Friday, August 27, 2010

Environment Day

GPM Environment Day (Final)




Churches today that aspire to grow big eagerly seek out strong leaders to lead the way. However, the price of rapid growth seems to be the displacement of pastoral ministry by organizational imperatives that prioritize efficiency and programs over personal relationships.

There is concern that strong leadership without accountability may lead to abuse of power, resulting in problems such as leadership cronyism, misappropriation of finances and sexual impropriety.

How can churches maintain the balance between organizational imperatives and pastoral care that is vital for healthy church growth in contemporary society? What biblical resources may be found to help churches and Christian leaders address the problems and challenges confronting church leadership, spiritual authority and pastoral ministry today?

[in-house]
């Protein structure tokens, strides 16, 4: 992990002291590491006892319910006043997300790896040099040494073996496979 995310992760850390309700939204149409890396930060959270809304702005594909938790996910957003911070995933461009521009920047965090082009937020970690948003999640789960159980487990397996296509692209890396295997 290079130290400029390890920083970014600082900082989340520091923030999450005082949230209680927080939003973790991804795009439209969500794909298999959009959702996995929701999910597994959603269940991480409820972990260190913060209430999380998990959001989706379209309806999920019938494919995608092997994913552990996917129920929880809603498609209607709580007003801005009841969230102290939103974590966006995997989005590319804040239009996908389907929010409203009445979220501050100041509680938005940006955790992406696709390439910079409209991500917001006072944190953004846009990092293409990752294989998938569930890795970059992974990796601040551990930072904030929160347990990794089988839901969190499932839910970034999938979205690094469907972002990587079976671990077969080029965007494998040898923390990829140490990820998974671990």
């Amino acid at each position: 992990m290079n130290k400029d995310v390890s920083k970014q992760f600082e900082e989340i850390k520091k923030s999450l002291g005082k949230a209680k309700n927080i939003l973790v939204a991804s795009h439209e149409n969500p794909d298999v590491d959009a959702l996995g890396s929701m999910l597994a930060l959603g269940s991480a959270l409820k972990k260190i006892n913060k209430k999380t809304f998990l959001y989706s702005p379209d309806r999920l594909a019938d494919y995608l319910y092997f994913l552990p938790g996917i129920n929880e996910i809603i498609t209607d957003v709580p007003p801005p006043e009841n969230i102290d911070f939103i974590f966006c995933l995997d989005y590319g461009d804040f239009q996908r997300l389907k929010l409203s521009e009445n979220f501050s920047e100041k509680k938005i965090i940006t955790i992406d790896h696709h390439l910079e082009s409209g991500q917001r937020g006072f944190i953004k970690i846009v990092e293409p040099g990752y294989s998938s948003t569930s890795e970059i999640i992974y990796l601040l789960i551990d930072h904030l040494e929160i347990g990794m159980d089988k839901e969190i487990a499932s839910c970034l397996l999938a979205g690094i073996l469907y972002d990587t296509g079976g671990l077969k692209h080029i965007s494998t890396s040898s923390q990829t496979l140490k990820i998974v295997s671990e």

These are some of the important issues that will be discussed at the Forum.

Who Should Attend?
Pastors, Church Leaders and Lay Leaders

TIME: 9.30AM – 12.00 NOON

(Research professor of New Testament at Trinity Evangelical Divinity School, Illinois, USA).

(Methodist Church Malaysia)

(Research Director, Kairos Research Centre)

Friday, August 20, 2010

Project Timothy's The New Testament You Thought You Knew

Hello folks,

My new book is now available in both hard cover and paperback. This is the textbook for Project Timothy with live sessions in New York, San Diego, Basel and Petaling Jaya. For details, please write to pt@actministry.org

Click to check out the site for a preview.